Nick Madrigal and Adley Rutschman were the most famous players on the Oregon State team that won the 2018 College World Series, but they weren’t the only players to be drafted in the first round- their cleanup hitter, Trevor Larnach, was drafted 20th overall by the Twins in 2018. The 23-year-old doesn’t have the offensive upside that Kirilloff or Lewis have, but what he does have is a much better approach- his on-base ability is far more refined. Additionally, he also has plus raw power, though it may be the highest of the three, and even as a pure hitter, he has an extremely smooth swing. His defense will never be great, but he projects well as a high on-base lefty corner outfielder, similar in the mold to Michael Conforto and Brandon Nimmo. I’m not sure he’ll ever be an All-Star talent like those two, which is why he’s ranked as Minnesota’s third-best position player prospect, but in a way, he’s the one player the front office can count on to be a productive major leaguer, which is worth something.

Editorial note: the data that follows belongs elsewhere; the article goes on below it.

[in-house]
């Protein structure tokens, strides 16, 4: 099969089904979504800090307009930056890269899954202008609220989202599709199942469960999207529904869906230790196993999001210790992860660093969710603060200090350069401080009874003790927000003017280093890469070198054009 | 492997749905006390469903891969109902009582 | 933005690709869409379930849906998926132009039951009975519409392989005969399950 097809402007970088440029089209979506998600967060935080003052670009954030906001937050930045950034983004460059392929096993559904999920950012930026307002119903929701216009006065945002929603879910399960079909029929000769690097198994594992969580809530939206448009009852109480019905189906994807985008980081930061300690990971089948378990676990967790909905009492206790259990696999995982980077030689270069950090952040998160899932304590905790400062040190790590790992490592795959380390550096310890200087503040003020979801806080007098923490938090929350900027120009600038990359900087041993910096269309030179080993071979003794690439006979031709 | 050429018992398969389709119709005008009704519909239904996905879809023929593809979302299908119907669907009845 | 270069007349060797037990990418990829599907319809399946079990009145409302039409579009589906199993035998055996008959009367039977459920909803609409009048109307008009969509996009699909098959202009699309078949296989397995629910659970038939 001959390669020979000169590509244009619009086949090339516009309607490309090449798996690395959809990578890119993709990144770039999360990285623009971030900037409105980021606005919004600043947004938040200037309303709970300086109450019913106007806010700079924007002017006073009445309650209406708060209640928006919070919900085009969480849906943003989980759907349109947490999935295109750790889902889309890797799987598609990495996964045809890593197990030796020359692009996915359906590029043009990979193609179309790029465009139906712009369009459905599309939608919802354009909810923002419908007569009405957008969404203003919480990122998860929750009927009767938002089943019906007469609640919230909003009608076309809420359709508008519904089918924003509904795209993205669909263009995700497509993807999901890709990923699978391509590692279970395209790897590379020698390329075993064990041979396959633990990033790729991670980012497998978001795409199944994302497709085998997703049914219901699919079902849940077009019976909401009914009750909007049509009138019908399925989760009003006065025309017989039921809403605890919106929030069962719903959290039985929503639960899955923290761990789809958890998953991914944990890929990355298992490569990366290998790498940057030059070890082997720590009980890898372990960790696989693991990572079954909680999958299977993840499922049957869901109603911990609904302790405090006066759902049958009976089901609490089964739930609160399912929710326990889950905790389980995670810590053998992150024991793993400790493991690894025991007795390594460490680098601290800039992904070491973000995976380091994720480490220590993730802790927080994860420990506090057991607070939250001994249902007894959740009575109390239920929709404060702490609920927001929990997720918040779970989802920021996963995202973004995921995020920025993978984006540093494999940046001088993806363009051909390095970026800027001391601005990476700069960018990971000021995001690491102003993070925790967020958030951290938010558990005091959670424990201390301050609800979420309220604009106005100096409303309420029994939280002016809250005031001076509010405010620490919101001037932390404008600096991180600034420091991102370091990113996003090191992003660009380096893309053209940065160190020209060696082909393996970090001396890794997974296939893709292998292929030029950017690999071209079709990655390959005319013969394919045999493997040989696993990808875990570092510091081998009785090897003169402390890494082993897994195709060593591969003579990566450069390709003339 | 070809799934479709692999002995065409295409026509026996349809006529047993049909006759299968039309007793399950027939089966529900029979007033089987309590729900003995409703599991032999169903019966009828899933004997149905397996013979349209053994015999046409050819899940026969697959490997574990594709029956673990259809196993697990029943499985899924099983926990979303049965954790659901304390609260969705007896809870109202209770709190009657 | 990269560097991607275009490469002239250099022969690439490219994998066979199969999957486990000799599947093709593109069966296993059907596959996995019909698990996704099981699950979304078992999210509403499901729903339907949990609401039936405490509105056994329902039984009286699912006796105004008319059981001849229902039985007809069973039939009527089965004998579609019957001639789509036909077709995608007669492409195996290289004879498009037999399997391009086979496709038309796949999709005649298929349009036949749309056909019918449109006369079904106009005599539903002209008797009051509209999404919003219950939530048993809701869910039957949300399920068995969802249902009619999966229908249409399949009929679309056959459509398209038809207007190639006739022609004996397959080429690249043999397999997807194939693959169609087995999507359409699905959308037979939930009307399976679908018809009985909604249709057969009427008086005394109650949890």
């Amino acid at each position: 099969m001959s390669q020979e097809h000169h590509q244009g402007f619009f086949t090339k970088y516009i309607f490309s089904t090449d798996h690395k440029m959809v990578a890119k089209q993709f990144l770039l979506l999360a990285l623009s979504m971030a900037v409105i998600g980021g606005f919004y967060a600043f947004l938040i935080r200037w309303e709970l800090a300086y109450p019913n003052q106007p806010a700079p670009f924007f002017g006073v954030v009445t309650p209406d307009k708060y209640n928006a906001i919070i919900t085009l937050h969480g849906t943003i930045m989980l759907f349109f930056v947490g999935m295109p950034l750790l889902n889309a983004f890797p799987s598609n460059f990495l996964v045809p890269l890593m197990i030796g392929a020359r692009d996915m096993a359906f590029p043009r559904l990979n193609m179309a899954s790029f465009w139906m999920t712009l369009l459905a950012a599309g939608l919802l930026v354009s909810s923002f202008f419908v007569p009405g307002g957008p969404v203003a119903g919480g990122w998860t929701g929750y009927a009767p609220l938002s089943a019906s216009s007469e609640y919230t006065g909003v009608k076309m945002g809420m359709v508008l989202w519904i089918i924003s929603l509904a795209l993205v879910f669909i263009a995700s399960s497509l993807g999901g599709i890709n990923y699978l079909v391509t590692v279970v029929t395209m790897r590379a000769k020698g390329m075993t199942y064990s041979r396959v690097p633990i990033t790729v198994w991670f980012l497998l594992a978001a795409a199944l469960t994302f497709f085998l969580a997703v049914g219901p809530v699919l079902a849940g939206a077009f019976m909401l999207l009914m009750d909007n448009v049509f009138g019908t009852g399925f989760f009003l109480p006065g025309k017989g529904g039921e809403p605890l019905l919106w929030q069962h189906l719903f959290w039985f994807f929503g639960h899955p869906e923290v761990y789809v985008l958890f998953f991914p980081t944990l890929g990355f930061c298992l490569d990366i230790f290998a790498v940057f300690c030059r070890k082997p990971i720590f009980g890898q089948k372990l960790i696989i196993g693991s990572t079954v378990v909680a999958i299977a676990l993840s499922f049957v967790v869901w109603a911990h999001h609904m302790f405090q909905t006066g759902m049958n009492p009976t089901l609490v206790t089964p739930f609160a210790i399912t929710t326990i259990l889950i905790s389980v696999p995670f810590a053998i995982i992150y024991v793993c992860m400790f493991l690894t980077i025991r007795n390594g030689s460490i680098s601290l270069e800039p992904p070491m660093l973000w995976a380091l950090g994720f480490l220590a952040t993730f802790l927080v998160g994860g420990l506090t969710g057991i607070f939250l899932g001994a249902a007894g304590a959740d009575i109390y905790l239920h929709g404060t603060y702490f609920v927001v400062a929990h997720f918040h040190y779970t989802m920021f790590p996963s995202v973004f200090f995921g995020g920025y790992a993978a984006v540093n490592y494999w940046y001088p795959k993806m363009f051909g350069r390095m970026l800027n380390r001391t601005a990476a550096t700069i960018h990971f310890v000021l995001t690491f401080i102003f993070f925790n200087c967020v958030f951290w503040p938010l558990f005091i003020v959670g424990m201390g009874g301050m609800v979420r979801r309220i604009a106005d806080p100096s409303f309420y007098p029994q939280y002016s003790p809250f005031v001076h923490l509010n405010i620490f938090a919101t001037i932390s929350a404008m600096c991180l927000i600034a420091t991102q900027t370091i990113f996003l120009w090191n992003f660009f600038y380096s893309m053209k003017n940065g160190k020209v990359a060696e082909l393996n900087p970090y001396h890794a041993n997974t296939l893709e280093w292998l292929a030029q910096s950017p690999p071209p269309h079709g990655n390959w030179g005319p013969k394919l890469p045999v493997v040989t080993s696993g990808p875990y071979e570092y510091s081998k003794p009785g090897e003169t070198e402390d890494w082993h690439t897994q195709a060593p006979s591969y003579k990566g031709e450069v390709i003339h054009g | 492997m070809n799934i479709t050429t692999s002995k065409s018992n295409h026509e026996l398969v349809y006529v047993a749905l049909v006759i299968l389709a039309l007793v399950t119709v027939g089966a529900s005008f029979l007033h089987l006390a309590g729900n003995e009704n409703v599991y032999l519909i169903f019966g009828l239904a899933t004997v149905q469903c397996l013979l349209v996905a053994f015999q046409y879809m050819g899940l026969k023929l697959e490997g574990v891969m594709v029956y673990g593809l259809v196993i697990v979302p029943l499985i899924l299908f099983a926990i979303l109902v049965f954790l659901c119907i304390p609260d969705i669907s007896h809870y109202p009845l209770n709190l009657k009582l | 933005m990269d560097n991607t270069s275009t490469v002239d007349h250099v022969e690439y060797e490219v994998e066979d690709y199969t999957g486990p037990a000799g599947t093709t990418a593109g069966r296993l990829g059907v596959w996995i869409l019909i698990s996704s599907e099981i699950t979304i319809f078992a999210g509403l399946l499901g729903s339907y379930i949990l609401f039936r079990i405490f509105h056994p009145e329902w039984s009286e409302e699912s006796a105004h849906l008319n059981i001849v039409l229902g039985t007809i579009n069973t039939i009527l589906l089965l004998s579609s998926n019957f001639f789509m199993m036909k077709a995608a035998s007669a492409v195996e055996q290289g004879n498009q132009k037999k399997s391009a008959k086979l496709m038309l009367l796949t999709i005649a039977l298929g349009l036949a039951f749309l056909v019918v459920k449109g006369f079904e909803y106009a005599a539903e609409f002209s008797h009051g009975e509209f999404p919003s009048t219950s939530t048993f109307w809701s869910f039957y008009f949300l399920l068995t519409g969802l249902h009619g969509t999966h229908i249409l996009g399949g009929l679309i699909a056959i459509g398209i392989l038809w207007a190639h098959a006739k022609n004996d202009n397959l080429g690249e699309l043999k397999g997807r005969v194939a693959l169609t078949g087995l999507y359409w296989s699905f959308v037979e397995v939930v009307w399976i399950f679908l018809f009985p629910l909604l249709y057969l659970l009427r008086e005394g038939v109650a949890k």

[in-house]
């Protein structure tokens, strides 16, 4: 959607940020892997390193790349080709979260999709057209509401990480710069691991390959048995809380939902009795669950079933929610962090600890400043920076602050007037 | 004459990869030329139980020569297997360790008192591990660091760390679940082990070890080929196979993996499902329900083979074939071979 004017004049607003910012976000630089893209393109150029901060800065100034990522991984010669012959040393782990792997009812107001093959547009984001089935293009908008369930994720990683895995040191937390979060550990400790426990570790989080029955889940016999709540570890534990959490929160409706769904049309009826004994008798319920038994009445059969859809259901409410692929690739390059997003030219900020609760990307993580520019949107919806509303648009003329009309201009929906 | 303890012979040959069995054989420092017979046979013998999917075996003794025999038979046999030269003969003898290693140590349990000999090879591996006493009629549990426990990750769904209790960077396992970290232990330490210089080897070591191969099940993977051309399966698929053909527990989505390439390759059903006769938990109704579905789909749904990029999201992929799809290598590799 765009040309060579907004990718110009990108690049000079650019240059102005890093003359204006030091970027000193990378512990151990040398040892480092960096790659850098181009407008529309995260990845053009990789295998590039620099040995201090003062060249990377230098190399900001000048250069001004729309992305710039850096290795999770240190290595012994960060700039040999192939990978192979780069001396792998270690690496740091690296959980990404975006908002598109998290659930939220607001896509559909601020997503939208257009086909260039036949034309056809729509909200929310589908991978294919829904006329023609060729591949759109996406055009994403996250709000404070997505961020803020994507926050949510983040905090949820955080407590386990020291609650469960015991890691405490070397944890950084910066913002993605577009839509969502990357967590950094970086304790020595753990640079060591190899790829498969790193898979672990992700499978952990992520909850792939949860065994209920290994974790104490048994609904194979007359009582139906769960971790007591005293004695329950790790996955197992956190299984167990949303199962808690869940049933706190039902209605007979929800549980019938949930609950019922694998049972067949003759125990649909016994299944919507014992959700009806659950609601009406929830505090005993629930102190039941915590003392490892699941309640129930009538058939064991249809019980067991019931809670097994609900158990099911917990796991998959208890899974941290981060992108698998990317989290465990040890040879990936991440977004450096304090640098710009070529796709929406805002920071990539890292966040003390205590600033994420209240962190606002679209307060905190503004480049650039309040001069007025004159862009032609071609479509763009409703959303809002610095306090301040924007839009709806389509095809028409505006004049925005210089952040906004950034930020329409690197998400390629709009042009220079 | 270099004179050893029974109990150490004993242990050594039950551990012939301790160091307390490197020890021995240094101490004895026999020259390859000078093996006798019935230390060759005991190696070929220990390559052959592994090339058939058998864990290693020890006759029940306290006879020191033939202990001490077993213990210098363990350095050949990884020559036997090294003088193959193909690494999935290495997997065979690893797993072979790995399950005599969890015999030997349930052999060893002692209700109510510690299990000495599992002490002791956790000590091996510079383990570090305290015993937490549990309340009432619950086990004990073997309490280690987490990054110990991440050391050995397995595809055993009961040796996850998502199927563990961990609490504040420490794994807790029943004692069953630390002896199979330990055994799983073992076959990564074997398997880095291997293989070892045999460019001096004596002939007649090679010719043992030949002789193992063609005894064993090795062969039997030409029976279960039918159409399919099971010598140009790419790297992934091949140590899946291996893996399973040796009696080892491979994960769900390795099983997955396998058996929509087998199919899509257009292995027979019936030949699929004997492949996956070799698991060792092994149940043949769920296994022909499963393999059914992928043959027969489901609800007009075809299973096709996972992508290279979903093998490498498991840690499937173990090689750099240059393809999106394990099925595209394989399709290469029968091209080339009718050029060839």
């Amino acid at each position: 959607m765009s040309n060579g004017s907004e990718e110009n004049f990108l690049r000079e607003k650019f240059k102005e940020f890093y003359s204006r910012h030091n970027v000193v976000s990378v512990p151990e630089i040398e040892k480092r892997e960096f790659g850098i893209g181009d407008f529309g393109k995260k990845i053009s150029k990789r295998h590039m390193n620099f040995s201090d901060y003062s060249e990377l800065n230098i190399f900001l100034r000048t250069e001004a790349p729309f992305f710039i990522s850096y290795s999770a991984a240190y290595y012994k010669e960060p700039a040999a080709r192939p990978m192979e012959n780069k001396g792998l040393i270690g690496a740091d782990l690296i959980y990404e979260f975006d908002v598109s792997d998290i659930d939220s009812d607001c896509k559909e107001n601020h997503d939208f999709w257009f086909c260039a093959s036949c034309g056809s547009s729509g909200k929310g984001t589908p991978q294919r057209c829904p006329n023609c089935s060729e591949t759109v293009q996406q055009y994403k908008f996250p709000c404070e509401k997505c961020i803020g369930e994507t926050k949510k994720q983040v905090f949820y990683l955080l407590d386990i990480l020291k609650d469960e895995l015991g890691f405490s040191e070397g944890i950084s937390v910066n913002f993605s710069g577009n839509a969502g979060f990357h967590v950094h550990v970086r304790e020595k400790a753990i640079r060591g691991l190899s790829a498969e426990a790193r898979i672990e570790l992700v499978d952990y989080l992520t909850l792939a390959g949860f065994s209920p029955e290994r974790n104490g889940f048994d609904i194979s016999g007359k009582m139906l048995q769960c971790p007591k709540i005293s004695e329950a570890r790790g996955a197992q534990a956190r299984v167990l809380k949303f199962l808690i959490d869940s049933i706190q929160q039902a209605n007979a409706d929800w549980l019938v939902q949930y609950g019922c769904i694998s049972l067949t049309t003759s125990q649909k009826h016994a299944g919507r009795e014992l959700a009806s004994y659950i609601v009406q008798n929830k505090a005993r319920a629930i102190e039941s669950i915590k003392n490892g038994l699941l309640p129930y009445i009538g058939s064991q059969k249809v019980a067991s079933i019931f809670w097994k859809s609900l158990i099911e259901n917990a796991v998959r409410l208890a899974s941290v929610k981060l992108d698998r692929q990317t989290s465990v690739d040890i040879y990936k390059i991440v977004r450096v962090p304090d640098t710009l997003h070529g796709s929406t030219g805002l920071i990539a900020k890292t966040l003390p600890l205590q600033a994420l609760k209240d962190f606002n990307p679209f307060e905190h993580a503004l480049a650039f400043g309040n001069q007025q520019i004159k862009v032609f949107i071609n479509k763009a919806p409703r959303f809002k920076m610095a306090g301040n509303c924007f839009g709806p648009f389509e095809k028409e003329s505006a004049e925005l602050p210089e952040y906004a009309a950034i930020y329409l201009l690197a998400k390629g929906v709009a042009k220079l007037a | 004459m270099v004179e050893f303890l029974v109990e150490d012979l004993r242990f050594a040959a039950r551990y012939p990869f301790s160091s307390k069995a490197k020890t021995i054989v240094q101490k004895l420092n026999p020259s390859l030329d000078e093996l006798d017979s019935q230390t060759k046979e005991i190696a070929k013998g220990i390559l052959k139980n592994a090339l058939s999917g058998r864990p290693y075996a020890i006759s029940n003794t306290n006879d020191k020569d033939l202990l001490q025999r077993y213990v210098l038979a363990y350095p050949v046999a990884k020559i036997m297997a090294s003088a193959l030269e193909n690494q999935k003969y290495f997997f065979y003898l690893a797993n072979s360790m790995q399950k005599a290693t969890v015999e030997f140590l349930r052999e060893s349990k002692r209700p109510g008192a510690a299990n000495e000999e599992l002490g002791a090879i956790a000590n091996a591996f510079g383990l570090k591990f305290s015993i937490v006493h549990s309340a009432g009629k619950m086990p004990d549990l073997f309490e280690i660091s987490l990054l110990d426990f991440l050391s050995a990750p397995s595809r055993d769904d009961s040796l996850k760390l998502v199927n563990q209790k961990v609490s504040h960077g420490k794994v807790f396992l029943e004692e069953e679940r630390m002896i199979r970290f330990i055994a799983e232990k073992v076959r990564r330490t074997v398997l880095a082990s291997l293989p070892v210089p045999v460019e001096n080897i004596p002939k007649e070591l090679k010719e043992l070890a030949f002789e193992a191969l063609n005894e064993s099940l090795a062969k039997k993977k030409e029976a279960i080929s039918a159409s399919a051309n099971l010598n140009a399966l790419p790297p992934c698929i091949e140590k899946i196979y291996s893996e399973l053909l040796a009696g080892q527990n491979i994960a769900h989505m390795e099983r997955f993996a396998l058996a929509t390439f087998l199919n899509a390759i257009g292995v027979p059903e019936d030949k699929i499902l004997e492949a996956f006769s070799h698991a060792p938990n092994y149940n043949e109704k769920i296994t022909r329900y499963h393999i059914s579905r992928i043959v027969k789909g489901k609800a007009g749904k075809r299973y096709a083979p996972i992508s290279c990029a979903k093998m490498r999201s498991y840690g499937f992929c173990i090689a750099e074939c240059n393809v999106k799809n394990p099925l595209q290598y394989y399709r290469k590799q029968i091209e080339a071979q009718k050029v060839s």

#6: OF Matt Wallner

Photo Cred:

Age: 22

Height: 6’5″ Weight: 220 lbs

Drafted: CBA (39th Overall)- 2019

Hit: 45 Power: 57.5 Field: 50 Arm: 62.5 Speed: 40

Overall Grade: 51.925

The Twins clearly have an affection for lefty bat-first outfielders, as not have they drafted Larnach and Kirilloff in recent years, but with the 39th overall pick in the 2019 MLB draft, they drafted Southern Mississippi slugger Matt Wallner. With tremendous raw power, in addition to the patience to draw his walks, there’s a lot to like about his offensive potential. Yet, the elephant in the room is his lackluster production in his junior year of college, which caused him to fall in the draft; does he have the pure hitting ability needed to thrive at the next level? With his elite arm strength, he definitely has the best chance to end up being a quality defensive outfielder, though right now, it’s hard to gauge reasonable expectations for the 22-year-old.